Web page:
Trekking Tales: The pros and cons of boarding a VIA Rail train in Clearwater

Our train rolled quietly into the station, an hour and 10 minutes late

“You know my husband is a train fanatic,” my sister Vera from Brisbane, Australia had explained, as she planned a fine trip to spend three weeks with the B.C. part of our family. Our youngest sister Edwina, from Cairns, realizing this was the perfect time to come, joined the expedition. Vera’s route included going from Jasper to Prince Rupert and by ferry to Port Hardy.

“The passenger train going to Jasper stops right here in Clearwater,” I hastened to tell her.

“How much of that part of the trip do you want to come on?” she asked. “Talk it over with John.”

With no persuasion from me, my husband gave the right answer: “All of it!”

After spending time with other family members, our Quesnel sister (Valerie) brought them to Clearwater. On Saturday, July 4, friends took five of us and suitcases to the station about half an hour before the train was due – as instructed. Some luggage was there, but no owner. Nor was there a soul to be seen despite the abundance of vehicles; all the buildings were locked. No problem; we had our tickets.

“Is that a train coming?” someone exclaimed. Nope, it was the rattle of planks on the single lane bridge across the North Thompson River. We heard more sounds that made us think we’d soon be on board. A freight train chugged by. “Oh-oh!” We knew there had to be at least 15 minutes between trains. At the precise moment our conveyance was due a passenger train came – from the north. A couple of us had waved in friendly fashion, and perhaps that is why it stopped. “Are you coming on board?” asked a conductor after the engineer radioed them. Oops!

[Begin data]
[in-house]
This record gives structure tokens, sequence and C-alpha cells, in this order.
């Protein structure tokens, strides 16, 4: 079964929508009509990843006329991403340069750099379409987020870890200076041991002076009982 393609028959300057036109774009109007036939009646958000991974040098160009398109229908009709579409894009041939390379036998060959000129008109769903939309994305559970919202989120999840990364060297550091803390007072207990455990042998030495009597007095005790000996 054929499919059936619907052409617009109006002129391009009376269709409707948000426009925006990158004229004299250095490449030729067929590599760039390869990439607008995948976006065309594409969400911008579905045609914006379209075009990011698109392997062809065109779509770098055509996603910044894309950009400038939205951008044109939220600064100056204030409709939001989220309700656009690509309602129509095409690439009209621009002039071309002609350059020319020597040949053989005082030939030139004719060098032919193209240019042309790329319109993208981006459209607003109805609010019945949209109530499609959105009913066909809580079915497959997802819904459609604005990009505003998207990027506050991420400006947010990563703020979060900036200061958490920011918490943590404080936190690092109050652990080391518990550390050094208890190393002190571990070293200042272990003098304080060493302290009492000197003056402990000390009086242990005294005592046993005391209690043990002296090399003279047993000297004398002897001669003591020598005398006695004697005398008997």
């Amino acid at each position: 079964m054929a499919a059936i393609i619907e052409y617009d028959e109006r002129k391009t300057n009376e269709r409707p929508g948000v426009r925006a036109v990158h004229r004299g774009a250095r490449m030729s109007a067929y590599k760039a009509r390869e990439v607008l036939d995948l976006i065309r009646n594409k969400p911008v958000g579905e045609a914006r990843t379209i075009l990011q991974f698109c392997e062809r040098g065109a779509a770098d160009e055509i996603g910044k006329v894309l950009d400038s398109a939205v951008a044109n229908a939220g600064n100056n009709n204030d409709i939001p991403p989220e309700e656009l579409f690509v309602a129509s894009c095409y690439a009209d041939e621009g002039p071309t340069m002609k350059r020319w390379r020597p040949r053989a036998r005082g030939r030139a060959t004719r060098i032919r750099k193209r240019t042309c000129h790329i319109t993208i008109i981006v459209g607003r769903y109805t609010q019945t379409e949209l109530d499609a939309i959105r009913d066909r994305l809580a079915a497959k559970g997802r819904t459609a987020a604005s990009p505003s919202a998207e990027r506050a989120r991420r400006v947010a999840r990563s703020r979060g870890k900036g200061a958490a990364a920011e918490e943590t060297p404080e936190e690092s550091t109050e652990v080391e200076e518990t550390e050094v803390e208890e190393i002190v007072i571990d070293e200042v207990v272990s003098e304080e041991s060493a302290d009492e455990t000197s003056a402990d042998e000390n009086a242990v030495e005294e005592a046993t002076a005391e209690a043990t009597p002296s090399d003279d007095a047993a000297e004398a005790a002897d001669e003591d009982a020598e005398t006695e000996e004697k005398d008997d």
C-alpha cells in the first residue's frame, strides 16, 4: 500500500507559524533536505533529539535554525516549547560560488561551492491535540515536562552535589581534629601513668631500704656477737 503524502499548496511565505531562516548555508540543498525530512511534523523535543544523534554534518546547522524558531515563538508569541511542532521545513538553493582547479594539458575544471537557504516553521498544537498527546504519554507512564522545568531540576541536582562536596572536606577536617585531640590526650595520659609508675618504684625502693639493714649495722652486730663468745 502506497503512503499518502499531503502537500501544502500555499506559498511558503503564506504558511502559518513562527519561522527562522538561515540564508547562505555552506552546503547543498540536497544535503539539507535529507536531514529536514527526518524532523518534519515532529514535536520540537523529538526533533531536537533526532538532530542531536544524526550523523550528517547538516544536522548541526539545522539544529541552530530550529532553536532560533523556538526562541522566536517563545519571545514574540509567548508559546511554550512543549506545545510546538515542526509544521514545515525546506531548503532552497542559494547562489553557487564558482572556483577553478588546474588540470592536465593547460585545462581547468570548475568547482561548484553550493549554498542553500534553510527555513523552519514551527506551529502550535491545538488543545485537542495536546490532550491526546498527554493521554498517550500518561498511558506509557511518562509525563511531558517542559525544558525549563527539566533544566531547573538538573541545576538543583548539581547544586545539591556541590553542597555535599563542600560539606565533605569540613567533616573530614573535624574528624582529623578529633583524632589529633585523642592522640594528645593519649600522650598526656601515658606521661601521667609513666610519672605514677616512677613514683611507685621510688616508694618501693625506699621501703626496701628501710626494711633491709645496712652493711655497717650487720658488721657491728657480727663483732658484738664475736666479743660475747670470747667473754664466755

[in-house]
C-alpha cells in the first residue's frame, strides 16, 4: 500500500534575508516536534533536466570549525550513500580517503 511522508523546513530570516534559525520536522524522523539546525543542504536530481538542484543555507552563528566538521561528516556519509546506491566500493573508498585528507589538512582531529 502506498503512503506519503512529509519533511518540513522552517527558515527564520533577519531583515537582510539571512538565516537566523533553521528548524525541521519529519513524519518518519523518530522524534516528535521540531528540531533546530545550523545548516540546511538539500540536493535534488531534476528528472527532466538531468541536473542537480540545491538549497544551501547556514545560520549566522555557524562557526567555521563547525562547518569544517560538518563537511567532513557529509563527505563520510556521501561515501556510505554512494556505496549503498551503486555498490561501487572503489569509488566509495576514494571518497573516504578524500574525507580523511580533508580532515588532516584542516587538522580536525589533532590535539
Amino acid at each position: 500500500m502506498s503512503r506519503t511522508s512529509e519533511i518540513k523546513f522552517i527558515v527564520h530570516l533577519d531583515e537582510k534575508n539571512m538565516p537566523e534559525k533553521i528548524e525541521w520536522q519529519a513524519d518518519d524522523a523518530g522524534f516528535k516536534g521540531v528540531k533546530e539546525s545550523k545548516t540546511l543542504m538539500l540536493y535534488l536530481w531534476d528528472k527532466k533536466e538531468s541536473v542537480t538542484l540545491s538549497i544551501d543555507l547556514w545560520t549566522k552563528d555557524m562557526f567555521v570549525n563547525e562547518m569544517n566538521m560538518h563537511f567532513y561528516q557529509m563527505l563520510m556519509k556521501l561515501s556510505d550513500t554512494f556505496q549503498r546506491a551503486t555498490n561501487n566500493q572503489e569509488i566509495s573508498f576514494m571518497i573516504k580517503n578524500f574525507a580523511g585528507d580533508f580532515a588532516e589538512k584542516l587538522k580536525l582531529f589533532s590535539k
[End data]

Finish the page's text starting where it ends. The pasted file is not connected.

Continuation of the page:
“When will our train come?” we asked, thinking there would be radio contact.

“Yours should be on time.”

“It’s already late.”

“It will be along soon-ish…” Obviously they had no knowledge of where it was and when it would arrive. If the engineer knew, he wasn’t telling. “We are running 12 hours late!” they called as they headed southbound, leaving Clearwater Station behind them. Gulp…

When yet another freight train rattled by, we started to worry. “We aren’t leaving until we’re sure we won’t have to drive you to Jasper,” stated our considerate friends firmly. The temperature was rising quickly, shade was minimal to almost non-existent, and the only places to sit were on some wooden steps and a small, ragged old bench. Certainly insufficient for this group which now included the other passenger and her well-wishers.

I tried phoning the emergency number up on the wall, which was a mistake, for, although it did not say anything, this was strictly for freight trains. The operator said she would put me through to Via Rail, but after long minutes of listening to unending clicks and crackles on my cell phone, I gave up. The way the temperature was rising, the real emergency in this group could be heat stroke – not to mention becoming somewhat hot under the collar. There wasn’t even a timetable of passenger trains or any other sign that anyone might know you could catch a train here. We had no pressing connections to make since we were staying overnight in Jasper but the frustration was in not knowing how long we could be waiting. There was no phone number for Customer Service on our tickets.

Since no WiFi existed there, one of our faithful friends said, “I’ll go home, try the computer, and call you.” That was the magic moment. No sooner had she left, rattling across that blue bridge, when our train rolled quietly into the station, an hour and 10 minutes late. Our friend just made it back in time for goodbye hugs.


After passing our suitcases up to the welcoming conductor, we found comfy seats, and breathed great sighs of relief. We were on our way.